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Sharing the climate policy burden in the EU

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  • Aidt, Toke
  • Greiner, Sandra

Abstract

The question of how to share the costs of the measures to be taken against global warming is one of the most controversial questions in the international climate policy debate, and is, as yet, unsettled. The burden sharing agreement (BSA) reached by EU Member States is a rare example of a successful (regional) burden sharing scheme. The agreement was reached in two stages in March 1997 (pre-Kyoto) and in the Spring of 1998 (post-Kyoto). This paper analyses, from a political economy perspective, the factors which facilitated burden sharing within the EU and which determined the particular sharing rule adopted. Three ?stylised facts? emerge from the study. First, countries with high national targets, which were assigned relatively large shares in the pre-Kyoto BSA, had their shares reduced significantly in the post-Kyoto BSA. Second, the country presiding over the negotiations was assigned a disproportionate large share. Third, attempts were made to relax political constraints by singling out the abatement requirements of specific sectors. We propose a simple game-theoretical model to explain these facts. We show how the share of the total burden that a country has to shoulder in equilibrium depends on what national targets it adopts, the fall-back positions of the other countries, and on who chairs the negotiations -- Zu den am heftigsten umstrittenen Themenfeldern in der internationalen Klimapolitik zählt die Frage, wie die aus Klimaschutzmaßnahmen resultierenden Lasten zu verteilen sind. Ein seltenes Beispiel für eine erfolgreiche und nachvollziehbare Aufteilung von Reduktionsverpflichtungen stellt das zwischen den EU-Staaten ausgehandelte Lastenverteilungsabkommen dar. Dieses wurde in zwei Stufen, im März 1997 und im Frühjahr 1998 erreicht. Während das erste Abkommen im Vorfeld der internationalen Klimaverhandlungen von Kyoto zustande kam und einen nicht rechtsverbindlichen Charakter aufweist, wurde im zweiten, bindenden Abkommen das in Kyoto akzeptierte Gemeinschaftsziel zwischen den EU-Mitgliedsstaaten aufgeteilt. Dieser Beitrag analysiert die Faktoren, die eine Einigung innerhalb der EU ermöglicht haben und das Verhandlungsergebnis beeinflussten. Aus der Analyse des Verhandlungsprozesses ergeben sich drei stilisierte Fakten: Staaten, die ein ehrgeiziges nationales Emissionsziel aufweisen, erhielten ein hohes Reduktionsziel in der ersten Verhandlungsrunde, konnten sich in der zweiten Runde aber signifikant verbessern. Das Land, das in der jeweiligen Verhandlungsrunde die Ratspräsidentschaft innehatte, wurde mit einem höheren Lastenanteil bestraft. Über Ausnahmeregelungen für bestimmte Sektoren konnten Widerstände einflussreicher Gruppen gegen die geplante Verteilung gemildert werden. Diese Beobachtungen lassen sich anhand eines einfachen Verhandlungsspiels rationalisieren. Wir zeigen, wie der Lastenanteil, den ein Land im Gleichgewicht trägt, von seinem nationalen Ziel, der Rückfallposition anderer Länder sowie von der Frage, wer die Verhandlungen präsidiert, abhängig ist.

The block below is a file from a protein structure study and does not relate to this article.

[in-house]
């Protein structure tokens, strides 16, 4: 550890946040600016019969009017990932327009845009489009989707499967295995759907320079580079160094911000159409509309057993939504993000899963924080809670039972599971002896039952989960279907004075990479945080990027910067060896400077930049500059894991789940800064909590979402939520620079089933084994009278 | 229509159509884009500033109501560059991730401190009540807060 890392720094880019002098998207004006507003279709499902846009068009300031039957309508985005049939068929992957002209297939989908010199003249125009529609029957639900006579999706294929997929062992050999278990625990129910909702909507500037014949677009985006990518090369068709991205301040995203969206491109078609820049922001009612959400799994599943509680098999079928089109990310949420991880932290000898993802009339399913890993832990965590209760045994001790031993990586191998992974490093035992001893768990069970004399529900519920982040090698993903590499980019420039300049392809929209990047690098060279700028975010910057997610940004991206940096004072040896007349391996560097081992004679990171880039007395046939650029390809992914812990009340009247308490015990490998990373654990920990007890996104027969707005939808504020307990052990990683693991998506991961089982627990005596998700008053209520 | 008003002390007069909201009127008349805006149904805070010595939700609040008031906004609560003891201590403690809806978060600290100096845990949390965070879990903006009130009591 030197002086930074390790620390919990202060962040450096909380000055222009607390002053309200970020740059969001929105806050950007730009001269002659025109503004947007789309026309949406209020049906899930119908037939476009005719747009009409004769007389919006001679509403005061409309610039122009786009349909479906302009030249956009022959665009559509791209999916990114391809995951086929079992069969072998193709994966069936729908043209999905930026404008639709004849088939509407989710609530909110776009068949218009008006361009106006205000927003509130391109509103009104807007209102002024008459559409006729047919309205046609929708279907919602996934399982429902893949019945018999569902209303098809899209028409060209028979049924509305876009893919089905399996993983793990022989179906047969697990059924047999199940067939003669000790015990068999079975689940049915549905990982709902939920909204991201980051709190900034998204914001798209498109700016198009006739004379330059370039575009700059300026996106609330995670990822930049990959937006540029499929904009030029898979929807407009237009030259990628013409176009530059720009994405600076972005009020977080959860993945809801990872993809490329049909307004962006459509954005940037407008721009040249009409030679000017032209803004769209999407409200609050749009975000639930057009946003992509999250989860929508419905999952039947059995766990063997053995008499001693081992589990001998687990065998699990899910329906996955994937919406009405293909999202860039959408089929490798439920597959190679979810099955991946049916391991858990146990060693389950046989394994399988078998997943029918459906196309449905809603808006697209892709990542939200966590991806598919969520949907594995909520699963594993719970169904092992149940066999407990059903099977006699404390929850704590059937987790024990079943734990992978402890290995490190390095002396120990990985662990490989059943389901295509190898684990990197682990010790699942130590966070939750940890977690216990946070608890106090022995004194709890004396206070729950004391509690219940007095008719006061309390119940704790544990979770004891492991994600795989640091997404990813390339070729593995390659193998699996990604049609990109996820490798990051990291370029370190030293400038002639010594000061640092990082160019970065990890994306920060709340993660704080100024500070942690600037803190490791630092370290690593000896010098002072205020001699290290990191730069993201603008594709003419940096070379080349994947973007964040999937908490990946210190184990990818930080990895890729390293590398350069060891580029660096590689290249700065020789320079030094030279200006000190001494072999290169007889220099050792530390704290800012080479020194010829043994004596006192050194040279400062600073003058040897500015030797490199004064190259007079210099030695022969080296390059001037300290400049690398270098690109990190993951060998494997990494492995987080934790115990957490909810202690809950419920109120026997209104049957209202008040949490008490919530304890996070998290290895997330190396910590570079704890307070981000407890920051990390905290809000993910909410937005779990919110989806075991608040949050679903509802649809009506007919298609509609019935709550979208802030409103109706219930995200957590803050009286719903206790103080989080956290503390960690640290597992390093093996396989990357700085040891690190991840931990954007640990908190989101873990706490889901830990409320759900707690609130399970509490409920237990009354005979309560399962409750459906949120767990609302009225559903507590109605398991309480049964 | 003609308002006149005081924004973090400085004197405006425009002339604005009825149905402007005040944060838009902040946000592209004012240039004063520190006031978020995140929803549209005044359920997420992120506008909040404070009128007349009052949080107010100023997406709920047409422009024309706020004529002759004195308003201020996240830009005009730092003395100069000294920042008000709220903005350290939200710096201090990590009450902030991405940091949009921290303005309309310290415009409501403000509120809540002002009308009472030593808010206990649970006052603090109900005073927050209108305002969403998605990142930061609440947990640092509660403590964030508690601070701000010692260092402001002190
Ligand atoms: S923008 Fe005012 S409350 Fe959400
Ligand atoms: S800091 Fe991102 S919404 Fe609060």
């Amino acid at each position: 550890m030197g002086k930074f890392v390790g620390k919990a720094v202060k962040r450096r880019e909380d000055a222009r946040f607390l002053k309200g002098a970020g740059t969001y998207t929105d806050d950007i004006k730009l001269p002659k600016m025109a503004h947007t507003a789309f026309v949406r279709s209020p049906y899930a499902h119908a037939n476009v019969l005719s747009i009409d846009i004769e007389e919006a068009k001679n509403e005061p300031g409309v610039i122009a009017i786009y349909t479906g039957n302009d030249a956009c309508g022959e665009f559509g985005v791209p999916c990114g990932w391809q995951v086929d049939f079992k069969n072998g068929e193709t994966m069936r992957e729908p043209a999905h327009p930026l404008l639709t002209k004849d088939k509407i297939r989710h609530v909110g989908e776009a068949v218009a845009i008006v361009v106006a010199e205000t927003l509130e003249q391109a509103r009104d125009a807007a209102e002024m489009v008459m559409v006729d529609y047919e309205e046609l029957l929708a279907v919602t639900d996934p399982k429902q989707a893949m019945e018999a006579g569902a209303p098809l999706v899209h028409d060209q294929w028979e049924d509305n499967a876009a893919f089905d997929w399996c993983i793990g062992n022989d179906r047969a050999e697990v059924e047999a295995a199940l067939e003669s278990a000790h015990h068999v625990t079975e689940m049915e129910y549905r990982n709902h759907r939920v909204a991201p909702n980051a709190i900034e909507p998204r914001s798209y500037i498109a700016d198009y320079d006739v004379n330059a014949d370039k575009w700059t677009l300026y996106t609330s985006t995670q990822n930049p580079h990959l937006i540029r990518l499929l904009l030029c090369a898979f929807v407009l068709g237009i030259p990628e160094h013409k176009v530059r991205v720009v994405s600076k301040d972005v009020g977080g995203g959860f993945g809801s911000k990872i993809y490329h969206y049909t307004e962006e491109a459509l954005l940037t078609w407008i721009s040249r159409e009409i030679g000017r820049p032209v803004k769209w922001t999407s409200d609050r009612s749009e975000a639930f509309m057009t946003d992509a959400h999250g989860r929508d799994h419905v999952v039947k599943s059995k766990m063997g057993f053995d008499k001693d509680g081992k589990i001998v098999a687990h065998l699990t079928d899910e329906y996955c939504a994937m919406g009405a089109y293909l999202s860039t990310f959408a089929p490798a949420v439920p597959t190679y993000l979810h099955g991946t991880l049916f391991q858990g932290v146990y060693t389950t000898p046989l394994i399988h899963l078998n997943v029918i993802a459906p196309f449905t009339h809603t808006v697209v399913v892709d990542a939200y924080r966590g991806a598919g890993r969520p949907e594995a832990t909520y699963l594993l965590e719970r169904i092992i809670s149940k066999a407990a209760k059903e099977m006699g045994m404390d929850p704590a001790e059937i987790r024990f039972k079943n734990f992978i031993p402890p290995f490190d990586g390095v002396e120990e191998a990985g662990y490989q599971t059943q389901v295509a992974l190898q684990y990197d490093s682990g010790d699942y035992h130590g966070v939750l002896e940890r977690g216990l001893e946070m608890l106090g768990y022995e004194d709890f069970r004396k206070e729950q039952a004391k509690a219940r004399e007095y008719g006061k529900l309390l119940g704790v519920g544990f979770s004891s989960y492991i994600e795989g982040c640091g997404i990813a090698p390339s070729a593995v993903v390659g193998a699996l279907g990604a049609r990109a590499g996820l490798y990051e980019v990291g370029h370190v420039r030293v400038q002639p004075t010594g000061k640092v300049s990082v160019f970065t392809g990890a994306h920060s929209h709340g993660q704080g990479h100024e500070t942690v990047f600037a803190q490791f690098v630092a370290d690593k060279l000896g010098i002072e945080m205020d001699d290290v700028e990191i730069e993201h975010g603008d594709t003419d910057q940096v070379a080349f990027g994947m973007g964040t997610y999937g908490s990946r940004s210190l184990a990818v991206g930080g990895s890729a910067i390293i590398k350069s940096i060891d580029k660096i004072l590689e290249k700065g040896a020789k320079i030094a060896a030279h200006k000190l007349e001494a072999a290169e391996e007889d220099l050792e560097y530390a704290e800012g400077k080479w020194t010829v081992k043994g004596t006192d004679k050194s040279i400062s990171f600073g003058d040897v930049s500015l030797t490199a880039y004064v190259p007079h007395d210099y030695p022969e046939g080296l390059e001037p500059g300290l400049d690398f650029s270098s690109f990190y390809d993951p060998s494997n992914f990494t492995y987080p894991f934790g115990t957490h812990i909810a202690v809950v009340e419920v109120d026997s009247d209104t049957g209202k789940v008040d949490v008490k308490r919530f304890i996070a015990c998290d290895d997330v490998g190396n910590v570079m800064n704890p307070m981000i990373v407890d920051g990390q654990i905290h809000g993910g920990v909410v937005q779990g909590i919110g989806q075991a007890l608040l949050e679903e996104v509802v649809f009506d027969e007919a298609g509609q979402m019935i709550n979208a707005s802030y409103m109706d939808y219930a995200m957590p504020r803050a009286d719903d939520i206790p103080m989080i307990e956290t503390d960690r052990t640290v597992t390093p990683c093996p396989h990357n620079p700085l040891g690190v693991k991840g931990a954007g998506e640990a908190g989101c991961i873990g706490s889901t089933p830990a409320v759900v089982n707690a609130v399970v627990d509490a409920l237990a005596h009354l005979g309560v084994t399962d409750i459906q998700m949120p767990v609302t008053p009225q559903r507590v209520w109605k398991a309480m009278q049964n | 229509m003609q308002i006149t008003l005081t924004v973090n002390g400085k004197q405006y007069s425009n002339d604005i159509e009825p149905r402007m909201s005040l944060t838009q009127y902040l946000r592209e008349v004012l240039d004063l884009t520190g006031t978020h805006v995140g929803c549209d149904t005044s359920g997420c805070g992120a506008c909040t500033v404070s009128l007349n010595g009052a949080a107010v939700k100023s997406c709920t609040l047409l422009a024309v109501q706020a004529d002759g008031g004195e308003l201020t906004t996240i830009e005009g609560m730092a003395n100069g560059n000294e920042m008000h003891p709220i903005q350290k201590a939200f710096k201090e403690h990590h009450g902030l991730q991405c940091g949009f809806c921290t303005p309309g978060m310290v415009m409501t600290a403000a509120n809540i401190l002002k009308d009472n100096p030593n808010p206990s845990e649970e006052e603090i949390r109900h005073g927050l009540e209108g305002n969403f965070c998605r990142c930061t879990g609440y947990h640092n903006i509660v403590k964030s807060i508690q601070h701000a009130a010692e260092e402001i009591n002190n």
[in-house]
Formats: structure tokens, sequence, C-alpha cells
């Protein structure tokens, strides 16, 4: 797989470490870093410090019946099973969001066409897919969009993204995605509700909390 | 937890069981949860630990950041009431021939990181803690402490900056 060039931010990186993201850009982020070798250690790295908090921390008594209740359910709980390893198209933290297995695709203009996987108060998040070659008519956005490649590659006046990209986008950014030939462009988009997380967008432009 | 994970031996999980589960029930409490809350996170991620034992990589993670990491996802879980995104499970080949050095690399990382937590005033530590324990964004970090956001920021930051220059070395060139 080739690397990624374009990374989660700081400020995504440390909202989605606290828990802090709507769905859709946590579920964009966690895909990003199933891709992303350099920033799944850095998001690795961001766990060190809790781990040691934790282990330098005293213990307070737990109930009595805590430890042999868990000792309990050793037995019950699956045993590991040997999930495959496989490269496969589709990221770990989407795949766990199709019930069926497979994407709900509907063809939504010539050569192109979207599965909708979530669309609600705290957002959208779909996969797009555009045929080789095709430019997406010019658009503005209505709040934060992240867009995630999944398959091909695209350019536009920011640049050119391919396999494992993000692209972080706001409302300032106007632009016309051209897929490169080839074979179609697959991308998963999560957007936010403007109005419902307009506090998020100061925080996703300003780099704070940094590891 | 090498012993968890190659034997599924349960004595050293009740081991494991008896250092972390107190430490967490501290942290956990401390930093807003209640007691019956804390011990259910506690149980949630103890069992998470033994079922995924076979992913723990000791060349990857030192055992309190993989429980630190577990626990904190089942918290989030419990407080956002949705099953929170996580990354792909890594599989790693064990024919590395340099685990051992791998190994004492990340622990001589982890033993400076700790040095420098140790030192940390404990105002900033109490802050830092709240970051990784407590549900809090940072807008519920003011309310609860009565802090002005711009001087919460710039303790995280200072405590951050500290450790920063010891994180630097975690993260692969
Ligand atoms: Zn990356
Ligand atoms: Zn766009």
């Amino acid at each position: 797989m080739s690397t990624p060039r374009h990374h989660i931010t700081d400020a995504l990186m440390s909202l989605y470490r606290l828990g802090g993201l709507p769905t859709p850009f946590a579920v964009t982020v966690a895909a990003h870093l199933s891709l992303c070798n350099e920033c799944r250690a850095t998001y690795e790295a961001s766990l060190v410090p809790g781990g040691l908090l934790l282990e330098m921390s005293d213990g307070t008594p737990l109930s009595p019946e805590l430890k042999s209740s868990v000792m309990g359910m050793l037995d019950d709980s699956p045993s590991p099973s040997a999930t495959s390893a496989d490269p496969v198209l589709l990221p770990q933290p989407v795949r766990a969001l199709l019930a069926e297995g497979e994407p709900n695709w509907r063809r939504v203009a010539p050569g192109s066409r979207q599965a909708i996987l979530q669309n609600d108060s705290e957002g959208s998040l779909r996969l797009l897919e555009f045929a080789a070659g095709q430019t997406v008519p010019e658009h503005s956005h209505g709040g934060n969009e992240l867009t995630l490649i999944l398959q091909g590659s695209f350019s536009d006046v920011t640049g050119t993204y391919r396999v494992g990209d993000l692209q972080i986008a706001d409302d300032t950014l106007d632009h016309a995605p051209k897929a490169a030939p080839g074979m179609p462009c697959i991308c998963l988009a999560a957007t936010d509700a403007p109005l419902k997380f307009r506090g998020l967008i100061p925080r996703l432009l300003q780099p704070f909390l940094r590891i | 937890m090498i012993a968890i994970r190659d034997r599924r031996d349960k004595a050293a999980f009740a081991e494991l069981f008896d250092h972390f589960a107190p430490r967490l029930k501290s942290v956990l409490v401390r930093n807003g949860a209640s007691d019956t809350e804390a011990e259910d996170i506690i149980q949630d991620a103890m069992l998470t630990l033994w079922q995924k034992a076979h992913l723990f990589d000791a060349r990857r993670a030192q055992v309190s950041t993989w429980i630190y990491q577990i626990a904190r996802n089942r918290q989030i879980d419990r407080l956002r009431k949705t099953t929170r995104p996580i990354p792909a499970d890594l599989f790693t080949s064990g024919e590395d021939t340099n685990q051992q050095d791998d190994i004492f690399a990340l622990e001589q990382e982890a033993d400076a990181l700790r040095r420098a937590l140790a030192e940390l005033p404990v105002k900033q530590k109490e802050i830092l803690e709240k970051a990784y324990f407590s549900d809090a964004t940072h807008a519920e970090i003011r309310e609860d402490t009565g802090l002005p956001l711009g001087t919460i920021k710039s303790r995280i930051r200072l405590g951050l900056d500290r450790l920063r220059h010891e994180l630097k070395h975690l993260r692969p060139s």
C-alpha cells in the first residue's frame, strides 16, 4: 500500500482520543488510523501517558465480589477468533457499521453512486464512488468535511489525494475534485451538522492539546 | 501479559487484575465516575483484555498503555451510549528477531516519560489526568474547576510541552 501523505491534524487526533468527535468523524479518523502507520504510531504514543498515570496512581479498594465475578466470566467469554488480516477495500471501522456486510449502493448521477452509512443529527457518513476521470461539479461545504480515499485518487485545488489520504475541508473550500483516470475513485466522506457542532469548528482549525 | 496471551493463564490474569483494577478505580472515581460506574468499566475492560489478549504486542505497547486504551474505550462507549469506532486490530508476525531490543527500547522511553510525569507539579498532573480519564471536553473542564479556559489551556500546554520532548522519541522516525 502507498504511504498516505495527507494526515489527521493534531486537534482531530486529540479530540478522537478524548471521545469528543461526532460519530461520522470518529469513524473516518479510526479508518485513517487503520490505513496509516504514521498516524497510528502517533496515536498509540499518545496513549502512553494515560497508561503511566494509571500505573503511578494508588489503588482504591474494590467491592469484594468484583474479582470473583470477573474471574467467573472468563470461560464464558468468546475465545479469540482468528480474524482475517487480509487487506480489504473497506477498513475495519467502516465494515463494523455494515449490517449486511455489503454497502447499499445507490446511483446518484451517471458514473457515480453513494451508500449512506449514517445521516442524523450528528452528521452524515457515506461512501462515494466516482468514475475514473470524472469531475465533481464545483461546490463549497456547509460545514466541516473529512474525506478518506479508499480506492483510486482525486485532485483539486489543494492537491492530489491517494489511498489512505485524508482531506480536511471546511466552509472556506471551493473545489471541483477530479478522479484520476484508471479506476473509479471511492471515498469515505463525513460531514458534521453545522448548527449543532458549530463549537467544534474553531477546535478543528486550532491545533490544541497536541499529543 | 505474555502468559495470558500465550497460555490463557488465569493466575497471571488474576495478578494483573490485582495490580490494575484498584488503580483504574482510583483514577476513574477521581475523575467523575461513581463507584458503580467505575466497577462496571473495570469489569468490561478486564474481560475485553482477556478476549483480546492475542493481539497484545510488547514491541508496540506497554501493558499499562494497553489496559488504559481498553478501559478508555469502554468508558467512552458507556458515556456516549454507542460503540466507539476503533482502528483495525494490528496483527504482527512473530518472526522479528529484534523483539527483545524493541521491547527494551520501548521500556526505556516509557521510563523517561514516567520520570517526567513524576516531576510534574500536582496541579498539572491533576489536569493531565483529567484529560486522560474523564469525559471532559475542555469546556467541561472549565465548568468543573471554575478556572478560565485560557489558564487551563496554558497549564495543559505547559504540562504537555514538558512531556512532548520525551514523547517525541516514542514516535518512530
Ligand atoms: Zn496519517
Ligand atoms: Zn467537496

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Paper provided by Hamburg Institute of International Economics (HWWA) in its series HWWA Discussion Papers with number 176.

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Date of creation: 2002
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Handle: RePEc:zbw:hwwadp:26159

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  1. Rubinstein, Ariel, 1982. "Perfect Equilibrium in a Bargaining Model," Econometrica, Econometric Society, Econometric Society, vol. 50(1), pages 97-109, January.
  2. Axel Michaelowa, 1998. "Climate policy and interest Groups—A Public choice analysis," Intereconomics: Review of European Economic Policy, Springer, Springer, vol. 33(6), pages 251-259, November.
  3. Putnam, Robert D., 1988. "Diplomacy and domestic politics: the logic of two-level games," International Organization, Cambridge University Press, Cambridge University Press, vol. 42(03), pages 427-460, June.
  4. Grossman, Gene & Helpman, Elhanan, 1993. "Protection for Sale," CEPR Discussion Papers, C.E.P.R. Discussion Papers 827, C.E.P.R. Discussion Papers.
  5. Barrett, Scott, 1990. "The Problem of Global Environmental Protection," Oxford Review of Economic Policy, Oxford University Press, Oxford University Press, vol. 6(1), pages 68-79, Spring.
  6. Carsten Helm & Udo E. Simonis, 2001. "Distributive Justice in International Environmental Policy: Axiomatic Foundation and Exemplary Formulation," Environmental Values, White Horse Press, vol. 10(1), pages 5-18, February.
  7. Coughlin, Peter & Nitzan, Shmuel, 1981. "Electoral outcomes with probabilistic voting and Nash social welfare maxima," Journal of Public Economics, Elsevier, Elsevier, vol. 15(1), pages 113-121, February.
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Cited by:
  1. H.J. Roelfsema, 2004. "Strategic Delegation of Environmental Policy Making," Working Papers, Utrecht School of Economics 04-11, Utrecht School of Economics.
  2. Kesternich, Martin & Löschel, Andreas & Ziegler, Andreas, 2014. "Negotiating weights for burden sharing rules among heterogeneous parties: Empirical evidence from a survey among delegates in international climate negotiations," ZEW Discussion Papers, ZEW - Zentrum für Europäische Wirtschaftsforschung / Center for European Economic Research 14-031, ZEW - Zentrum für Europäische Wirtschaftsforschung / Center for European Economic Research.

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